Cover Story

Thursday, December 11, 2014

Since I'm technically on Christmas break and technically have a little bit more free time, I thought it was time to bring back TBT. I feel like I've been listening to a lot of junk food-type music lately {read: Taylor Swift's new album on repeat.}and it's time to get back to that soul food stuff that hits you right in the gut. So here's the story behind All Along the Watchtower:

I've always loved this song. It's kind of got this foreboding feeling you can't quite shake after it's over. Written the year after Dylan was in a motorcycle wreck, it was recorded in the same studio where he created Blonde on Blonde and features on the album John Wesley Harding. In a biblical twist, the lyrics have been linked to Isaiah chapter 21:

Prepare the table, watch in the watchtower, eat, drink: arise ye princes and prepare in the shield. / For the Lord hath said unto me: Go set a watchman, let him declare what he seeth. /And he saw a chariot with a couple of horses, a chariot of asses, and a chariot of camels, and he harkened diligently with much heed/... and behold, here cometh a chariot of men, with a couple of horsemen. And he answered and said, 'Babylon is fallen, is fallen, and all the graven images of her gods he hath broken unto the ground.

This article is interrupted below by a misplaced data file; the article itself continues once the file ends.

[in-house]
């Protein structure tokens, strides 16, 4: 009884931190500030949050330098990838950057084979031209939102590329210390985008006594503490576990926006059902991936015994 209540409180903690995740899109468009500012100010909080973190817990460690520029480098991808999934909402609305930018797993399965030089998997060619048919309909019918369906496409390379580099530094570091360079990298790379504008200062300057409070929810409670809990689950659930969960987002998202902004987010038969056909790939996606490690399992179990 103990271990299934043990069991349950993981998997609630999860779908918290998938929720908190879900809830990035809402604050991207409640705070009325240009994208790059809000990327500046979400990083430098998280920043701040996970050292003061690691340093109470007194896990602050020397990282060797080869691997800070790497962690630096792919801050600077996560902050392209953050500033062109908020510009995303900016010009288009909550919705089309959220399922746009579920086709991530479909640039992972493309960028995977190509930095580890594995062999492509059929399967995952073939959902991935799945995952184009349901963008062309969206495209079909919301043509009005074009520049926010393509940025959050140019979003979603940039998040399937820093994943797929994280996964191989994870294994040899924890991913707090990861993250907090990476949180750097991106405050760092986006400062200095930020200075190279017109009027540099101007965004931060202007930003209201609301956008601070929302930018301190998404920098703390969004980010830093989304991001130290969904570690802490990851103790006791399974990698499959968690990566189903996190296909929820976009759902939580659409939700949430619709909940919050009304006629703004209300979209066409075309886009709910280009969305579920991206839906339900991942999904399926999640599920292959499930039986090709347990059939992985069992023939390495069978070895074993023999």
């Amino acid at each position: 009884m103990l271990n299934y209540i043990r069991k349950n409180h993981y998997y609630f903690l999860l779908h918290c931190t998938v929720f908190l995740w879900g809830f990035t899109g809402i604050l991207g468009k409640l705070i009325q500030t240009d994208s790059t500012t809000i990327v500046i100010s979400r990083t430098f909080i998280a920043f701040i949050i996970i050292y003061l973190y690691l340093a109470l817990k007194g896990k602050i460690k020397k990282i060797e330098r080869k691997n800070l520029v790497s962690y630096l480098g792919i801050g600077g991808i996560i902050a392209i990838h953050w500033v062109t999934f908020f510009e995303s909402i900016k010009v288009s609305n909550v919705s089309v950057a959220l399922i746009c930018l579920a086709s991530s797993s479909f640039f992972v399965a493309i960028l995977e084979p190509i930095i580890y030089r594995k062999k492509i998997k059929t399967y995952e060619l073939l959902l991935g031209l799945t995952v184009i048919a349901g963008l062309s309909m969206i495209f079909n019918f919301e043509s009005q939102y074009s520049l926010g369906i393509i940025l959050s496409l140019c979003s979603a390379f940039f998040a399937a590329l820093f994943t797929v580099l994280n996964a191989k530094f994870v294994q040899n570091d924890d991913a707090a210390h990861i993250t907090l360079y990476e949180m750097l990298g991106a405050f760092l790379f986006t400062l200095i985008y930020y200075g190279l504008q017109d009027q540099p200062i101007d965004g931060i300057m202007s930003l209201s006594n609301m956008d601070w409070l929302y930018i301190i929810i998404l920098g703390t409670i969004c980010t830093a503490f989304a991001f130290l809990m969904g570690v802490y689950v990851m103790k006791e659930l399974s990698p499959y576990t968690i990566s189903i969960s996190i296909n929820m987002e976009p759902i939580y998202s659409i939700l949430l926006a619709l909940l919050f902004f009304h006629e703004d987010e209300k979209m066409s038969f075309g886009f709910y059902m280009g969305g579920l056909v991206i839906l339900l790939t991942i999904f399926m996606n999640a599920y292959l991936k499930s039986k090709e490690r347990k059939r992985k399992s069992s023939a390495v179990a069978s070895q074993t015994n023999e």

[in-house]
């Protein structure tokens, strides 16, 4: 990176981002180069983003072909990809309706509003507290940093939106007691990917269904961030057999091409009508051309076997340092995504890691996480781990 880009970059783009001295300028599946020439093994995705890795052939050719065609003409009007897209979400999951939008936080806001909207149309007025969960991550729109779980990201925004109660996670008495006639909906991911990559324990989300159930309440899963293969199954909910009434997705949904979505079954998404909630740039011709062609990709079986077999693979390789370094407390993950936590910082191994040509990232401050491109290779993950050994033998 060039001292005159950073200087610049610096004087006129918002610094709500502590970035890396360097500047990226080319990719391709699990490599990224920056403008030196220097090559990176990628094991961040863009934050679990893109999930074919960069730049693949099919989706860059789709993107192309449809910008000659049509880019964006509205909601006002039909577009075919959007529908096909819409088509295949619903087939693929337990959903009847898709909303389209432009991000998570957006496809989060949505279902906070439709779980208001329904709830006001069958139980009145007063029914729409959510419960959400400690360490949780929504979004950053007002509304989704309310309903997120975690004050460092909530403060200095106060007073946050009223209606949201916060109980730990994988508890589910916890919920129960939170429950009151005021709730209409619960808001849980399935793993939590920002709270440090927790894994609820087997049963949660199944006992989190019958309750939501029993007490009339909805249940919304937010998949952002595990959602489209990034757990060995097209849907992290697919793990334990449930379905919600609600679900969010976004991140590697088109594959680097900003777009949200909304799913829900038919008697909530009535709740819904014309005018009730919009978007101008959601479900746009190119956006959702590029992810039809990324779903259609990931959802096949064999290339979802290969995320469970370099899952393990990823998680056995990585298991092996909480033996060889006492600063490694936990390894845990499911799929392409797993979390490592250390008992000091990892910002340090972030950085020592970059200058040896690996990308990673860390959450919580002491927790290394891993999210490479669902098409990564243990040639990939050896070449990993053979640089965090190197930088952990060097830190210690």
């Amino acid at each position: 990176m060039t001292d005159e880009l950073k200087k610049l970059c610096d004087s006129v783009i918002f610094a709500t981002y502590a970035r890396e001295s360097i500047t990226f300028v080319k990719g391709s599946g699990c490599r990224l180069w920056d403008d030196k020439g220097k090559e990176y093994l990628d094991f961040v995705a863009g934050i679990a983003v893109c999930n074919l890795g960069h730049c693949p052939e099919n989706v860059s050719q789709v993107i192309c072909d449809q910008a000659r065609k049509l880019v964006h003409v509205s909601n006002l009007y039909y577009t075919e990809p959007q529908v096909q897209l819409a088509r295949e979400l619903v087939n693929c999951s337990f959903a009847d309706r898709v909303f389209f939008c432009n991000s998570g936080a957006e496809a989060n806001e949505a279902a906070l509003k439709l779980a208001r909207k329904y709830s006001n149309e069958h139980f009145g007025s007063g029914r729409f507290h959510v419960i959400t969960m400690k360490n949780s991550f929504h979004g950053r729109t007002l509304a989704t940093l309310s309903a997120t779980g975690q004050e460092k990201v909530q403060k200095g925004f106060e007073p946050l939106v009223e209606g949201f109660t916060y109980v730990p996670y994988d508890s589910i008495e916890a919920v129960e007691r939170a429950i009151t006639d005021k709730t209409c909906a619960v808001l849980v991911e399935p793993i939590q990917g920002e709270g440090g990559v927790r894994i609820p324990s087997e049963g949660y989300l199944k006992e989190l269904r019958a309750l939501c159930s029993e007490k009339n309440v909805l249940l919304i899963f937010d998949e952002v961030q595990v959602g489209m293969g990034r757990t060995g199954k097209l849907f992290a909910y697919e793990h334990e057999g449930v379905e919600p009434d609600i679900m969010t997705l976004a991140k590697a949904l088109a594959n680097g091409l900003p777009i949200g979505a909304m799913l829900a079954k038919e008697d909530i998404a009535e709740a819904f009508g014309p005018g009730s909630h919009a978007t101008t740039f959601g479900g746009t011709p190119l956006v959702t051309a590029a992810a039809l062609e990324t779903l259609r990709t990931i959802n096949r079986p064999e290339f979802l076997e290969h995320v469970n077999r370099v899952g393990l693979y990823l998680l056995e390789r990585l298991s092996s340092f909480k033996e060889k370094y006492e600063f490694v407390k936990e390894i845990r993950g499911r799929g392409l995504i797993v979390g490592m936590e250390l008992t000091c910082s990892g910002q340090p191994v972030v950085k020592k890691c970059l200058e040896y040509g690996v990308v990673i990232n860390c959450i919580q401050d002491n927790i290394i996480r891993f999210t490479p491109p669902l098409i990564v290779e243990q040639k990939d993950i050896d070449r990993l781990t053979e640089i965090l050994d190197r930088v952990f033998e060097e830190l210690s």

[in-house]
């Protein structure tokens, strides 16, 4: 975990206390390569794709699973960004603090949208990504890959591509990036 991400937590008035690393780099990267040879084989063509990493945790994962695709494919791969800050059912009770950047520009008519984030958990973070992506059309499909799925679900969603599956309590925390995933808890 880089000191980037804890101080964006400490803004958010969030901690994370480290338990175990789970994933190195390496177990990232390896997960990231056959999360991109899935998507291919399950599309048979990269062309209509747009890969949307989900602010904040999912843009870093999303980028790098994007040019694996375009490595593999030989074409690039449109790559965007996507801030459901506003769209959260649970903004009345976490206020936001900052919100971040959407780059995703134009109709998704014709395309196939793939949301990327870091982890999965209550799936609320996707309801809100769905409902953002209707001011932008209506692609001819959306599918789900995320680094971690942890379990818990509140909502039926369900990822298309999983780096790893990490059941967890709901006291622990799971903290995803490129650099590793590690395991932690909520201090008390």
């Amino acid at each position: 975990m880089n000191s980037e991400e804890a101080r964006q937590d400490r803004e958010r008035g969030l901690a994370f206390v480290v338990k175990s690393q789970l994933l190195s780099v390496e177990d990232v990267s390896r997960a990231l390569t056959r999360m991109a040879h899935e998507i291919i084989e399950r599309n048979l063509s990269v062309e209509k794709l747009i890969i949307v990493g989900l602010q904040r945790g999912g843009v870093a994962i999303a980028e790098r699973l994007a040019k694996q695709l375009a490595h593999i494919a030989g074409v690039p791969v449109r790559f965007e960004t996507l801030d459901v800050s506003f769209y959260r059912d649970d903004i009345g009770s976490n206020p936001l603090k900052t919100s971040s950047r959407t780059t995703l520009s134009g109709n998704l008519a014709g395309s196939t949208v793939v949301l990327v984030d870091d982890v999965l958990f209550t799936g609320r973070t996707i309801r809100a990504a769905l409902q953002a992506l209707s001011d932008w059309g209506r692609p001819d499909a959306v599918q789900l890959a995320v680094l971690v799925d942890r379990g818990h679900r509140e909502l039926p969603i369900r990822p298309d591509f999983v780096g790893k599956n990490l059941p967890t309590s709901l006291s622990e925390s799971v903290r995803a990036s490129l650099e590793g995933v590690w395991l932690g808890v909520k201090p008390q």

Now, as all good Rock n' Roll nerds know, Jimi Hendrix has covered 3 of Dylan's hits {and possibly a fourth? and a fifth!}. This is my personal favorite. Recorded in London and finished up in NYC, Dave Mason actually ended up playing bass on it. {cool, huh?} It was actually Hendrix's only Billboard top 20 hit, solidifying my belief that Billboard rankings amount to squat.

Dylan's take on the cover:

It overwhelmed me, really. He had such talent, he could find things inside a song and vigorously develop them. He found things that other people wouldn't think of finding in there. He probably improved upon it by the spaces he was using. I took license with the song from his version, actually, and continue to do it to this day.

and from a separate interview:

I like Jimi Hendrix's record of this and ever since he died I've been doing it that way...Strange how when I sing it, it's a tribute to him in some kind of way.
Pretty moving, when you think about it. I love how covers can evolve beyond the original creator in that way.

And since we've got a new {and probably the only} reader with us,  I'd like to take a minute to introduce my Dad to Meraki and Agape:

Introducing the only father I know who can be unbelievably dorky and unbelievably cool at the exact same time. Thanks for following along, Papa bear. (:

How's everyone out there in computerland doing? Getting your Christmas on yet? Hannukah? Something completely different?

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